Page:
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Bids for the 2010 Summer Youth Olympics

The bidding for the 2010 Youth Olympics Games began in August 2007, to which nine cities presented their candidature files. In the competition to host the inaugural Youth Olympic Games in 2010, the list was shortened to five in November 2007. The list was further shortened to two in January 2008—Moscow and Singapore.[1]

Bids for the
2010 (2010) Summer Youth Olympics
Games of the I Youth Olympiad
Singapore Youth Olympics 2010.svg
Winner: Singapore
Runner-up: Moscow
Shortlist: Athens · Bangkok · Turin
Election venueLausanne
Missing location of the bidding cities.
Location of the bidding cities
Important dates
Bid26 October 2007
Shortlist19 November 2007
Decision21 February 2008
WinnerSingapore (53 votes)
Runner-upMoscow (44 votes)

Moscow was the highest rated city in the evaluation report, but may have been disadvantaged due to the win by Russian city Sochi to host the 2014 Winter Olympics.[2] Singapore also had a very high evaluation and had a possible geographical advantage, being situated in a region (Southeast Asia) which had never hosted.

Singapore was announced as the host city on 21 February 2008 after a tally of a postal vote.[3]



  2010 Summer Youth Olympics

Cities interested in hosting the games had to have their applications confirmed by their respective National Olympic Committees and submitted to the International Olympic Committee (IOC) by August 31, 2007. On September 3, nine cities were confirmed as official applicants by the Committee.[4] They were later acknowledged as completing the questionnaire due October 26, 2007. A shortlist of five cities was announced on November 19.[5]

Although it was planned to have an evaluation committee visit the shortlisted cities in December,[6] eventually each city presented a video conference on December 13. As the IOC predicted, they further eliminated some of the cities before the final stage.[7]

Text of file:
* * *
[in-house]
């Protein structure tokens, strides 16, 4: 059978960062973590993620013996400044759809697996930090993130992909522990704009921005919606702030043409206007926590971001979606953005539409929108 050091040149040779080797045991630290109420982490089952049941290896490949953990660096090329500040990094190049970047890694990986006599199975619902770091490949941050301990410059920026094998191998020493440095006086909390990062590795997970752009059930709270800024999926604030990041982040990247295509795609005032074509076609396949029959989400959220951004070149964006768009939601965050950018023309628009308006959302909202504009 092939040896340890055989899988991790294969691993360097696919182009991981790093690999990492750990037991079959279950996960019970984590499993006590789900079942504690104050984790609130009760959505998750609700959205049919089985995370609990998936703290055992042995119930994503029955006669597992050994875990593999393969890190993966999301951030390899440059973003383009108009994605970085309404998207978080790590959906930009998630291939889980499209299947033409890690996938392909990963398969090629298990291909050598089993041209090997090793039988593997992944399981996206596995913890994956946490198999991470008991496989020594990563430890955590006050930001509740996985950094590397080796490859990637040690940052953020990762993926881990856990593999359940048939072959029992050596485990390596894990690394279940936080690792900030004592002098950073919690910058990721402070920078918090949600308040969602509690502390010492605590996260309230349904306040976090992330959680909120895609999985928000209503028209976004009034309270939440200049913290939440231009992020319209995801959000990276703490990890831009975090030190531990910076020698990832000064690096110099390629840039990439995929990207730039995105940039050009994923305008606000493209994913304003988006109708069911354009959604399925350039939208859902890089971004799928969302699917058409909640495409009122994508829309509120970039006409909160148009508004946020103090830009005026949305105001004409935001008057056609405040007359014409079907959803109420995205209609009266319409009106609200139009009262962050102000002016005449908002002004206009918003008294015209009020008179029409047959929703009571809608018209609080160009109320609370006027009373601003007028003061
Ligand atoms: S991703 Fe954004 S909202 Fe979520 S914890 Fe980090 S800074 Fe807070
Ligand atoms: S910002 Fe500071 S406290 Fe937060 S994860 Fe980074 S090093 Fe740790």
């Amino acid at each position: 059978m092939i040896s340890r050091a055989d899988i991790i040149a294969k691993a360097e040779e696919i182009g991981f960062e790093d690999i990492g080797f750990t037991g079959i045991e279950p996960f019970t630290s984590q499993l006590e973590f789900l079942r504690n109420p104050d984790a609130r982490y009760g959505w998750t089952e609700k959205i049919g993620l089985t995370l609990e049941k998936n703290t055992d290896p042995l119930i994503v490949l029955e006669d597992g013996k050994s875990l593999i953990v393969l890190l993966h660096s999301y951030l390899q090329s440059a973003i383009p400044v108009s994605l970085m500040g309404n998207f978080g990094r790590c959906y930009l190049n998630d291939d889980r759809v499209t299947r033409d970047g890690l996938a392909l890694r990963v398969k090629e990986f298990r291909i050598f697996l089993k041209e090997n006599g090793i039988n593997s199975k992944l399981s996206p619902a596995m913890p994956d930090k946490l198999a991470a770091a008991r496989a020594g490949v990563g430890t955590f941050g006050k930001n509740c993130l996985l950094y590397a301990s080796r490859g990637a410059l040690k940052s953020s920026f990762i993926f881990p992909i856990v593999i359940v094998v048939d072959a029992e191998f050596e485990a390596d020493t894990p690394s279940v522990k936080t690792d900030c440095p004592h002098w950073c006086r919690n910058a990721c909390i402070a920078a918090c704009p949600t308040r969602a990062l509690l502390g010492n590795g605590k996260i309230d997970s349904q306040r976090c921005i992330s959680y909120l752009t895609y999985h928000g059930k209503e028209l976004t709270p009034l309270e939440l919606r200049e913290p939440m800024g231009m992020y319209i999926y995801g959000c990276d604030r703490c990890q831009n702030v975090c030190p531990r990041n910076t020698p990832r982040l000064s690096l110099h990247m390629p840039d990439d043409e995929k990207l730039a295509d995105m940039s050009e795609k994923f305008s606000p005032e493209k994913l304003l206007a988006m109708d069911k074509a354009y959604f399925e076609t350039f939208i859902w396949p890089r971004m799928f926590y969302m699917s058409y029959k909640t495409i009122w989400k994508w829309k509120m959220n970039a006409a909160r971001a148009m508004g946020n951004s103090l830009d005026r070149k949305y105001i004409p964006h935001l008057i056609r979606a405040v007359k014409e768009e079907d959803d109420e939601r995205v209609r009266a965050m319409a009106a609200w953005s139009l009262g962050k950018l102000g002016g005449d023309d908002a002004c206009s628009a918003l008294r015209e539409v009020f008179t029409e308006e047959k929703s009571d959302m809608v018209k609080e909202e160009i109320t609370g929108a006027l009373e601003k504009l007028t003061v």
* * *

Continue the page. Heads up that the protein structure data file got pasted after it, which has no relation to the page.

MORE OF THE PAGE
The IOC has stressed that the main goal of these games is not competition, but education based on Olympic values.[8] The host city, therefore, should not have to build new venues for the occasion, but rather use existing infrastructure for the games.[9] Still, the games would include an Olympic village and protocols which would prepare young athletes for future Olympic competition.[10]

The risks of quickly preparing for the first edition of the event was a major factor in selection of the final candidates. There will only be two-and-a-half years to organize the Games, but Games with longer lead times may allow some of the non-selected cities to bid for future Games.[1]

An evaluation committee viewed a video conference presentation from each city in December 2007. In January, the short list was reduced from five to two, Moscow and Singapore.[6]

When the result of the final postal tally was revealed, Singapore won the right to host the Games over Moscow in a tally of 53-44.

2010 Youth Olympic Games bidding results
City NOC Name Postal votes
Singapore   Singapore 53
Moscow   Russia 44

Overview of host bidEdit

2010 Host City
Name Country (IOC country code) Official web site
Singapore   Singapore (SIN) [1]

Host of the 117th IOC Session, Singapore made its first formal bid to host a multi-disciplinary sporting event of this magnitude, bigger than its hostings of the Southeast Asian Games in 1973, 1983 and 1993. Banking on its high connectivity with the world, its youthfulness as an independent country and its reputation for excellence and multi-racial harmony, the city-state rolled out a high-publicity campaign. These included being amongst the first to launch its official website, bid logo (despite IOC rules against bid logos) and a bid tagline "Blazing the Trail" on 16 October 2007[11] and getting the local populace to support its bid, including an effort by students to collect 1 million signatures in support of the games.[12]

Singapore's bid got off to a rocky start when Prime Minister Lee Hsien Loong expressed concern on 15 July 2007 that the city may not be ready to host the games as the Singapore Sports Hub is expected to be ready only in 2011.[13] By August, however, the city announced its intentions to proceed with the bid.[13] Parliamentary Secretary for Community Development, Youth and Sports Teo Ser Luck went to study Beijing in September,[14] and by October, Prime Minister Lee expressed full support.[13]